Exeter Masonic Lodge prints Conservative Party literature

“Did you know that the newsletters and fliers posted through your letter box by Exeter Conservatives are printed inside Exeter’s mysterious Masonic Lodge?

It’s just one of the unusual and illuminating facts about the establishment tucked away on the historic Gandy Street. …

In the past year, the building has also become home to Exeter Conservative Party’s printing office.

Despite its reputation over its exclusion of women, female Tory party members now regularly enter the building – easily missed by the eye – to print off fliers, newsletters and other paperwork. …

Devon has around 50 halls and around 137 lodges or clubs.

A £2m fund, set up by former Exeter grand master William Alexander Kneel, donates around £40,000 a year in Devon.”

https://www.devonlive.com/news/devon-news/exeter-masonic-lodge-conservative-tory-1834379

Urgent action needed on political advertising

“Following a request by the Culture Media and Sport committee, Facebook released the adverts Vote Leave ran during the EU referendum.

The series of adverts targeted specific Facebook users – but in many it was not clear who had paid for them.

We know who sends us leaflets during elections – we should know who’s paying for online adverts too.

Openness and transparency should be the standard during election and referendum campaigns, not the exception.

Will you sign our petition for online imprints and to release all the official adverts from the EU referendum?”

Sign the petition:
https://action.electoral-reform.org.uk/page/28040/petition/1

80+ people protest against proposed Sidford business park

“Protestors made their feelings clear as part of a march saying ‘no’ to the proposed multi-million pound business park development in Sidford.

In excess of 80 people turned up to the ‘Say No to Sidford Business Park’ campaign event on Monday.

Residents were armed with homemade placards voicing their opposition to the application, which is looking to create 8,445 sq m of employment floor space on the Two Bridges site.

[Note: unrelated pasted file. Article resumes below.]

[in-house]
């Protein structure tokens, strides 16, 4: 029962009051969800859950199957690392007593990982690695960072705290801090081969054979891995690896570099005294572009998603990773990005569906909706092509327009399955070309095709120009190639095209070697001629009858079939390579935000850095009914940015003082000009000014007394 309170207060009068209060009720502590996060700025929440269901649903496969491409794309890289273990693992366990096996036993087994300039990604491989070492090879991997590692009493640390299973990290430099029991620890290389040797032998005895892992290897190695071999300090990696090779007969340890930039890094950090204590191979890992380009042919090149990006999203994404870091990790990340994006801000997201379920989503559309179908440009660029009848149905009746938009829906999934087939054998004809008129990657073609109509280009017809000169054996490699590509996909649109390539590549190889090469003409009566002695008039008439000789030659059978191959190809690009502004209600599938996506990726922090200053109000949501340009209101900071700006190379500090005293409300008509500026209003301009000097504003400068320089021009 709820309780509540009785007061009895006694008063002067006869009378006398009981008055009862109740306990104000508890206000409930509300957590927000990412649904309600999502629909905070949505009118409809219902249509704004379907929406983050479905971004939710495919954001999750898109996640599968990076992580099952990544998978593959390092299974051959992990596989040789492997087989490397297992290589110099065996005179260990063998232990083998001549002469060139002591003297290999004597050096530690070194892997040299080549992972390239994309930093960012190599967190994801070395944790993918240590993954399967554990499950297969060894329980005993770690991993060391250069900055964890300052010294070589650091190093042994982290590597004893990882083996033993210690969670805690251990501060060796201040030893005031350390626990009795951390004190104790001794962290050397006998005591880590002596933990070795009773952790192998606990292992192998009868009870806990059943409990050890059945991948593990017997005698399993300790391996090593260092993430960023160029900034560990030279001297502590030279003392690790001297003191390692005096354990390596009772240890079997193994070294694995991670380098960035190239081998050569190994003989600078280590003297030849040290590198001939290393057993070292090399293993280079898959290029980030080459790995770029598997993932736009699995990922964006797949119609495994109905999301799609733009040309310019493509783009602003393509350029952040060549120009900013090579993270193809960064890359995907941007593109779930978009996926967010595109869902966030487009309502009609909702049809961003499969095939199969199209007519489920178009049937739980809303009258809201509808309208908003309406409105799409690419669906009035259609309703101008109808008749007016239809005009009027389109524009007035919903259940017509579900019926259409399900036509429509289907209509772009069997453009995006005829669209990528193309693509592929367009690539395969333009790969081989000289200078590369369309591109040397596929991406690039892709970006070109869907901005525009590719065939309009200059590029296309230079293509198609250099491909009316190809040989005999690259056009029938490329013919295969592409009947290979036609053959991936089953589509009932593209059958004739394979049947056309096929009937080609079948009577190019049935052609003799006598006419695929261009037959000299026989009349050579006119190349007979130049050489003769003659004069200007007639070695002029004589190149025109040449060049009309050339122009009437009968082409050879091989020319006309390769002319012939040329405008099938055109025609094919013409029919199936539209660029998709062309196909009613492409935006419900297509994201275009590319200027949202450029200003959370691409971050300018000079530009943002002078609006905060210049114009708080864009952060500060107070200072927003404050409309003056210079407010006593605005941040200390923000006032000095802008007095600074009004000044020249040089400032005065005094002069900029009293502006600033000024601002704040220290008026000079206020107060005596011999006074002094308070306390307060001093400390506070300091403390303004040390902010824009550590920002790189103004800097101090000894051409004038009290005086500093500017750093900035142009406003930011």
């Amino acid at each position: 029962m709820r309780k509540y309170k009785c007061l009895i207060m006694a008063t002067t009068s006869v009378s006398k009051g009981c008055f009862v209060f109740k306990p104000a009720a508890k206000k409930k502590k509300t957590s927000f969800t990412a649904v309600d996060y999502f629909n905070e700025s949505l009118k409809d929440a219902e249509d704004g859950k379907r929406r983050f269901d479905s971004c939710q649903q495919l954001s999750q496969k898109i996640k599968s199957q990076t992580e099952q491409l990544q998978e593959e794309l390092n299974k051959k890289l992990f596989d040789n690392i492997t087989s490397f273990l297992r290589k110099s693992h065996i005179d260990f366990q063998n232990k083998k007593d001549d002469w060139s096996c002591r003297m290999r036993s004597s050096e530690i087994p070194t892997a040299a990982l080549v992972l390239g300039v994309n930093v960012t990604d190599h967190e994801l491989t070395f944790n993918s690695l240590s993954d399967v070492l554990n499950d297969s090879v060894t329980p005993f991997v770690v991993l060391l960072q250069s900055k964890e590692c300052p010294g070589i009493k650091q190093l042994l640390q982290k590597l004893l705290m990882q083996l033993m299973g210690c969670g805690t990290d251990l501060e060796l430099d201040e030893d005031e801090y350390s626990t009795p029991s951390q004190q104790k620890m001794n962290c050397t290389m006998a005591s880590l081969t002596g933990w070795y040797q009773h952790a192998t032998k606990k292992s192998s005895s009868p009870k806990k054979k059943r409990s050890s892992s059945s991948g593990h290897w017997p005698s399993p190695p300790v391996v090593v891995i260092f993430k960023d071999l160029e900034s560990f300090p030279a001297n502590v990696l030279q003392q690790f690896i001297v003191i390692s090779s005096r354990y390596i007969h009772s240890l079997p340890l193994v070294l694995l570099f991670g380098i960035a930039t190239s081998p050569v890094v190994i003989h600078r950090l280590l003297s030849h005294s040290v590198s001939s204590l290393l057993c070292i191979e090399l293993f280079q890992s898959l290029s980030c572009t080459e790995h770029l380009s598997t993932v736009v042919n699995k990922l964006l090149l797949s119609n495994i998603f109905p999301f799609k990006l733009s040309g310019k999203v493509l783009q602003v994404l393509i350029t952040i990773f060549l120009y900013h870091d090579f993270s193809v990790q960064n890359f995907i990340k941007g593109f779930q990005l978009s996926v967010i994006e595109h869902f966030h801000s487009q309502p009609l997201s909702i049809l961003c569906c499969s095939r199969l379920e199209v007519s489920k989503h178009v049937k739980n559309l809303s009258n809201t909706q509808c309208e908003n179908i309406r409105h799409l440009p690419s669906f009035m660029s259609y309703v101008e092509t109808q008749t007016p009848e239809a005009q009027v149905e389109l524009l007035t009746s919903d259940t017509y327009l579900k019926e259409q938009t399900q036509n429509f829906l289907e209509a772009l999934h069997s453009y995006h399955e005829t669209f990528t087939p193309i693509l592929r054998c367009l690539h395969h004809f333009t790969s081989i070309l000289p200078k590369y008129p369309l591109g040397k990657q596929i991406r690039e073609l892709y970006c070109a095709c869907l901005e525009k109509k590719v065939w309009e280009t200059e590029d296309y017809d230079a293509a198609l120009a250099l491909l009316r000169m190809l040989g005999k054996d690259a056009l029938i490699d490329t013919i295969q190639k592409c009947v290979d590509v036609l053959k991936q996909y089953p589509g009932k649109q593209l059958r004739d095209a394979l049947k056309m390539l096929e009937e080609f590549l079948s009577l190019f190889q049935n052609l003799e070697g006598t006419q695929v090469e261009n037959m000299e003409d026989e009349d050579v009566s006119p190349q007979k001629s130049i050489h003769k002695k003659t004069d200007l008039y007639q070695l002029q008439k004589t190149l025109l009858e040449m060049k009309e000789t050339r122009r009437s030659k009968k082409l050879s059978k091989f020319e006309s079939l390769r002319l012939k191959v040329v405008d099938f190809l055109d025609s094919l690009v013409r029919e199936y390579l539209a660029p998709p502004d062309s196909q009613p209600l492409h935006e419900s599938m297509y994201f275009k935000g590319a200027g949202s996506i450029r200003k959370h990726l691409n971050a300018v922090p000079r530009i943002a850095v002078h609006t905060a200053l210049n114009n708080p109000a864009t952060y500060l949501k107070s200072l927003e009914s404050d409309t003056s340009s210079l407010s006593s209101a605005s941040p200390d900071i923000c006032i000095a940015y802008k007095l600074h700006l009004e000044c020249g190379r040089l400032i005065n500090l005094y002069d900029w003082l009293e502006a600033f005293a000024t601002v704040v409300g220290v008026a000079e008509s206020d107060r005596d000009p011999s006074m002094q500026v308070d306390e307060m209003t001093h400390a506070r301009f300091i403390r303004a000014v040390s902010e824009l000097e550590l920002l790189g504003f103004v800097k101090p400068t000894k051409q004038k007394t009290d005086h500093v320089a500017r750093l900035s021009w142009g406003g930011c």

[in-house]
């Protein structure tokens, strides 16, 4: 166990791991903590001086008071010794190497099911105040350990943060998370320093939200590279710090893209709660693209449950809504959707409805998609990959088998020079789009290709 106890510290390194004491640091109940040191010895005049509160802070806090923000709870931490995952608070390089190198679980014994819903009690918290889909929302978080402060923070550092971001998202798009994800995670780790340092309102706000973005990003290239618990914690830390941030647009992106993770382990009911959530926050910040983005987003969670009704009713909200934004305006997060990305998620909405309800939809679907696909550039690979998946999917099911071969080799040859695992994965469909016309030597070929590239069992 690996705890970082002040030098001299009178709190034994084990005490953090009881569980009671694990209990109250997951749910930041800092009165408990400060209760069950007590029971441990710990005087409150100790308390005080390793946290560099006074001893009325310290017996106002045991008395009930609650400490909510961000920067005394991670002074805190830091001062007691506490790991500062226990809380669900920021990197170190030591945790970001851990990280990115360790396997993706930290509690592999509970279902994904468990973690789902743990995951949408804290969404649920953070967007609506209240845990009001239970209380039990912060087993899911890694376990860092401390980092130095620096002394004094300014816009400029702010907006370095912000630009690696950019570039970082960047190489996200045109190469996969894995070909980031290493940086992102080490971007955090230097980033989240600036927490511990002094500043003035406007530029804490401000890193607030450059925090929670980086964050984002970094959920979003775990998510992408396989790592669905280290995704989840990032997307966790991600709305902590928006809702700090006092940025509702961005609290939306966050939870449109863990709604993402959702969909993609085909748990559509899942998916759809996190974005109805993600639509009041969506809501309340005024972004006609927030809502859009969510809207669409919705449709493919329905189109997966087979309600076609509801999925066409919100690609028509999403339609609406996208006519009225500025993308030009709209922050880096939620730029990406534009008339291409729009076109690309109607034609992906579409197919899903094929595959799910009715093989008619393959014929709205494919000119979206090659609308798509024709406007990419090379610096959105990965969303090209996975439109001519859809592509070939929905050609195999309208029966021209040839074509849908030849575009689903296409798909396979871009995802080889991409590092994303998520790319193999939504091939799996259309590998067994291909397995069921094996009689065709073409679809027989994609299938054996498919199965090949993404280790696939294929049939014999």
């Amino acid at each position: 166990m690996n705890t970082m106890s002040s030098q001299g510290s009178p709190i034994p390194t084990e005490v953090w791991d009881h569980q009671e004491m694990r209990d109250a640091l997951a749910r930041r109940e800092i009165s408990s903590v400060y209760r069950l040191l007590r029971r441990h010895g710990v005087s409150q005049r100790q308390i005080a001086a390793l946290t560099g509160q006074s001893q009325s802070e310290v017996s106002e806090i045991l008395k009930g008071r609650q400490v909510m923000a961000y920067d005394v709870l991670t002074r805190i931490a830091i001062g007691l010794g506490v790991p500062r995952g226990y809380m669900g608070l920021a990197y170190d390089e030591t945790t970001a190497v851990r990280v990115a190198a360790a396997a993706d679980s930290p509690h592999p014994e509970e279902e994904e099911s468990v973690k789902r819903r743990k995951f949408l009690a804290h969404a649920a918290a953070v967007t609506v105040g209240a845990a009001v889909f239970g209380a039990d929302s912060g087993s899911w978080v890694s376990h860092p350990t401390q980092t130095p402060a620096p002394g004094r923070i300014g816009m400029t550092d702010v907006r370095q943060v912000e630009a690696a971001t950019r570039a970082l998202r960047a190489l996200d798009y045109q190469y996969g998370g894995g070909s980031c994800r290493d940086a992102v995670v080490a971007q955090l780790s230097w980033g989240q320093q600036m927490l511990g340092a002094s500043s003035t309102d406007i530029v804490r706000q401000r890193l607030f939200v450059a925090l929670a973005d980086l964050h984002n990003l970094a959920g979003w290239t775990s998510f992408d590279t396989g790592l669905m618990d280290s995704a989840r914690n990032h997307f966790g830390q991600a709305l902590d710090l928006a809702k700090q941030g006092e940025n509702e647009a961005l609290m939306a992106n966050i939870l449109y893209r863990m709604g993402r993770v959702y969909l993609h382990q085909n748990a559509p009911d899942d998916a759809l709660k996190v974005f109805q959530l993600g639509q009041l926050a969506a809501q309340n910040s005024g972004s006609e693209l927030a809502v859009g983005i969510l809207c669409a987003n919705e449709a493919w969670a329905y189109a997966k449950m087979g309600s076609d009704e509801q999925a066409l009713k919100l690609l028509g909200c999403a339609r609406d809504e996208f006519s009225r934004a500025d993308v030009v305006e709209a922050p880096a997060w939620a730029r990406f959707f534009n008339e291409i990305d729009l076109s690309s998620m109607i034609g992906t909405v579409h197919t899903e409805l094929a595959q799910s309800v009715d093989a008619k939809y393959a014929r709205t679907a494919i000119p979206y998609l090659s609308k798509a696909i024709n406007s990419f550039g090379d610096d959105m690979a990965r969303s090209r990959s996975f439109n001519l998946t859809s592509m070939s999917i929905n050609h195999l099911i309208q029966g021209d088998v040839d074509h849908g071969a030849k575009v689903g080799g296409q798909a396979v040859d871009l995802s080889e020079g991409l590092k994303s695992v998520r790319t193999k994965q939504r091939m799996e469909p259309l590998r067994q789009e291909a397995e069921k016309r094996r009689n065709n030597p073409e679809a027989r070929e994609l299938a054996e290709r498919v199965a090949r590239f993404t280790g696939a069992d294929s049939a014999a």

Councillor Marianne Rixson said that there was more than 1.6million sq ft of commercial property available in Exeter and Honiton catering for B1, B2, and B8 business use.

The plans also did not ‘conserve and enhance’ the area under the National Planning Policy Framework (NPPF) guidelines.

She told the crowd: “This development is going to be within our AONB which is precious.

“The height of these buildings are going to be raised by 1.5m for them to flood proof the site, which with the 7.5m on top is going to be 9m high – that is twice the height of a normal bungalow.

“There is a duty to conserve and enhance, this is not going to do either.

“Also it says it should be in exceptional circumstances; we have very low unemployment and there is plenty of property elsewhere, where is the exceptional need?”

The youngest protester at the event was just two years old, with many children joining adults to raise their concerns about developing in the AONB.

Sidbury pupil Billy Bonfield, aged six, said: “I do not want people to build a big industrial estate.”

His mum Becky added: “He goes to Sidbury School, there’s always gnarl ups on the road – it’s just not big enough.”

Concerned cyclist Sue Dyson said: “I’m in fear for my life going up School Lane. If there is more traffic, I think I wouldn’t be able to do it, it’s bad enough as it is in.”

Graham Cooper added: “The best idea is to redistribute the employment space across the area and develop brown field sites first.

“You mustn’t go and develop AONB land unless there’s proven to be a need.”

Campaigners are currently taking to the streets of Sidford and Sidbury with a petition which they will look to present to East Devon District Council.

The campaign has raised £750 so far to spend on signs and posters and urged people to keep donating.”

http://www.sidmouthherald.co.uk/news/residents-march-against-plans-for-sidford-business-park-1-5624746

“Government proposes shake-up of Local Enterprise Partnerships”

More to folliw …

On 24 July 2018, with little or no publicity, the government brought out a review of Local Enterprise Partnerships:

https://www.gov.uk/government/publications/strengthened-local-enterprise-partnerships

“The review proposes a number of changes to boost the performance of LEPs, increase their diversity and ensure they’re operating in an open and transparent way. These include:

up to £20 million of additional funding between 2018 to 2019 and 2019 to 2020 to support the implementation of these changes and embed evidence in Local Industrial Strategies

supporting LEPs to consult widely and transparently on appointing new Chairs and improve board diversity

an aim for women to make up at least one third of LEP boards by 2020 with the expectation of equal representation by 2023

a mandate for LEPs to submit proposals for revised geographies including removing situations in which 2 LEP geographies overlap … “